Default & a Declaratory Order
A new court case might have some significant ramifications for consumers, credit providers and Debt Counsellors.
A Debt Counsellor is trying to get clarity on the application of NCA Section 103(5) (and common law Induplum). In particular, the term ‘default’ that is used in the law in various places.
The challenge is that certain credit providers have for years insisted that any ‘default’ on a consumer’s account is cured or resolved (goes away) when a debt review debt restructuring court order is granted. They then say that as long as the consumer sticks to the debt review repayment plan they are not in a state of default and so the limits of NCA Section 103(5) do not apply.
Not everyone agrees (both among Debt Counsellors and some credit providers).
What's the Point?
The point of the court case is to try get the High Court to give:
- Clarification of the definition and applicability of the term ‘default’;
- Confirmation that an application for debt review order does or does not rectify the default;
- Based on that ensure that fees and charges do not exceed the outstanding balance while the consumer remains in default.
The Debt Counsellor has put forward some interesting arguments in the case.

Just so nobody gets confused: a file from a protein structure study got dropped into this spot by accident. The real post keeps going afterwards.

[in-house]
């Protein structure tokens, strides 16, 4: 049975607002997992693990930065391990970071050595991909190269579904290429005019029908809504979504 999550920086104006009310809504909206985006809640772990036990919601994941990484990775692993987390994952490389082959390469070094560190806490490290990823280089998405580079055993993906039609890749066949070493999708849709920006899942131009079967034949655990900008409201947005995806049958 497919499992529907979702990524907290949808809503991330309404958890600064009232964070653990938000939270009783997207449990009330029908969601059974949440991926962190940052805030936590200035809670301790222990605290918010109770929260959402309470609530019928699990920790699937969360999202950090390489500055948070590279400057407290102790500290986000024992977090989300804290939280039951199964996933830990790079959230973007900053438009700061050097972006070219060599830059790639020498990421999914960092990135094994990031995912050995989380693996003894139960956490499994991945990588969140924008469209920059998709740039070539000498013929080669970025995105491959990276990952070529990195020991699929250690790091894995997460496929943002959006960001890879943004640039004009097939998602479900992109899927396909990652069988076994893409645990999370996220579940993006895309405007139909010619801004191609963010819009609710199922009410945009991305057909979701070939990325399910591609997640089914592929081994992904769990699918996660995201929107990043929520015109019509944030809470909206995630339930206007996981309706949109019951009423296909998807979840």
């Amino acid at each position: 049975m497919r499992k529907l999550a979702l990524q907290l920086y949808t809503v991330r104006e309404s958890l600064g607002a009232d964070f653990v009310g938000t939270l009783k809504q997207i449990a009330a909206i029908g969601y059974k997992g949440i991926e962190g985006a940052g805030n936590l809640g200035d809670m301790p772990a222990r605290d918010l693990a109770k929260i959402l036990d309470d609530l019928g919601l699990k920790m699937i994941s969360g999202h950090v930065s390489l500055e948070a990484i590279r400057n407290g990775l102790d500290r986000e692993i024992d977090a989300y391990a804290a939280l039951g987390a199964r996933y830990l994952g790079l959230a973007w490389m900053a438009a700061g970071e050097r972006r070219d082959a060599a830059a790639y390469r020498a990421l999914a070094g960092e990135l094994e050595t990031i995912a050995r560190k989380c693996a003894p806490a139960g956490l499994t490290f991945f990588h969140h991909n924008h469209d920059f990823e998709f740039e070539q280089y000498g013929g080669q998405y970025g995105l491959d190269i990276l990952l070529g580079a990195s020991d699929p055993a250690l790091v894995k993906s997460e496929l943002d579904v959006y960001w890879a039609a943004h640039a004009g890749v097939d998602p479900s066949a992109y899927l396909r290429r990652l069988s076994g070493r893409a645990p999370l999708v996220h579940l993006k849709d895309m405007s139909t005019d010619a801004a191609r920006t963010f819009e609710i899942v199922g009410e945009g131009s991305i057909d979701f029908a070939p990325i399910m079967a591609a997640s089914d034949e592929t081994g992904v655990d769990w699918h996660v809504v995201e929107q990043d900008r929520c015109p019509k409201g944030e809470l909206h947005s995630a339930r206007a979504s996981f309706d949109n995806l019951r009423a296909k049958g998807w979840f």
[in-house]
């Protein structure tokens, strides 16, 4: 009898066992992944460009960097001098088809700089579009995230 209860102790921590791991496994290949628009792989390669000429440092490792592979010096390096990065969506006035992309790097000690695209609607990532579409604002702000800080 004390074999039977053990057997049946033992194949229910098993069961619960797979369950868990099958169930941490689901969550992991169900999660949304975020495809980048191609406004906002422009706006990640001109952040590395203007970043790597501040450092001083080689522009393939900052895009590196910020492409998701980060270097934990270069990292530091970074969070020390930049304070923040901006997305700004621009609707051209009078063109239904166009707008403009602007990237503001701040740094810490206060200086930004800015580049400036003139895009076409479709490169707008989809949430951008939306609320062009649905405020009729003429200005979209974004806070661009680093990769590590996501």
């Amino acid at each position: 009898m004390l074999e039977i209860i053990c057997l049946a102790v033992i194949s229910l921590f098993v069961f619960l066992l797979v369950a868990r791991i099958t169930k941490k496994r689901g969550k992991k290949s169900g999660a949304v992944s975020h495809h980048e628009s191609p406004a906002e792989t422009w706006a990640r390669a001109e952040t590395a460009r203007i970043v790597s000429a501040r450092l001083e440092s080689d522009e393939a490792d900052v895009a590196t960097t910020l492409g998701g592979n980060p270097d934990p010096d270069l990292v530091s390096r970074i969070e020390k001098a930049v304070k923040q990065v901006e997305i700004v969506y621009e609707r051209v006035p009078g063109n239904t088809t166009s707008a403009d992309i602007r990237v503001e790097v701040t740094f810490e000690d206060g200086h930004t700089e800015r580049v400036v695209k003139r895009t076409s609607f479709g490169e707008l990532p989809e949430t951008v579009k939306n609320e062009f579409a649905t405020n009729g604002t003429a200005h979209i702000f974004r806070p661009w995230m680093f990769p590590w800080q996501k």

Here are some highlights of her reasoning. She argues that:
- The term “default” pertains only to the original credit agreement and cannot encompass a debt review re-arrangement order or agreement.
- The National Credit Act (NCA) does not explicitly state that debt review resolves the default.
- By not applying section 103(5) to agreements under debt review, the consumer is being penalized.
- The legislator distinguishes between two types of default: default under a credit agreement and default under a debt review court order.
- The credit provider interpretation is not aligned with the interests of the consumer, as set out in Section 3 of the NCA.
- The current guidelines provided by the National Credit Regulator (NCR) support this viewpoint.
The application has been served on all interested parties and it will be very interesting to see how the case plays out. It is also likely that we may see other interest parties wanting to join the matter.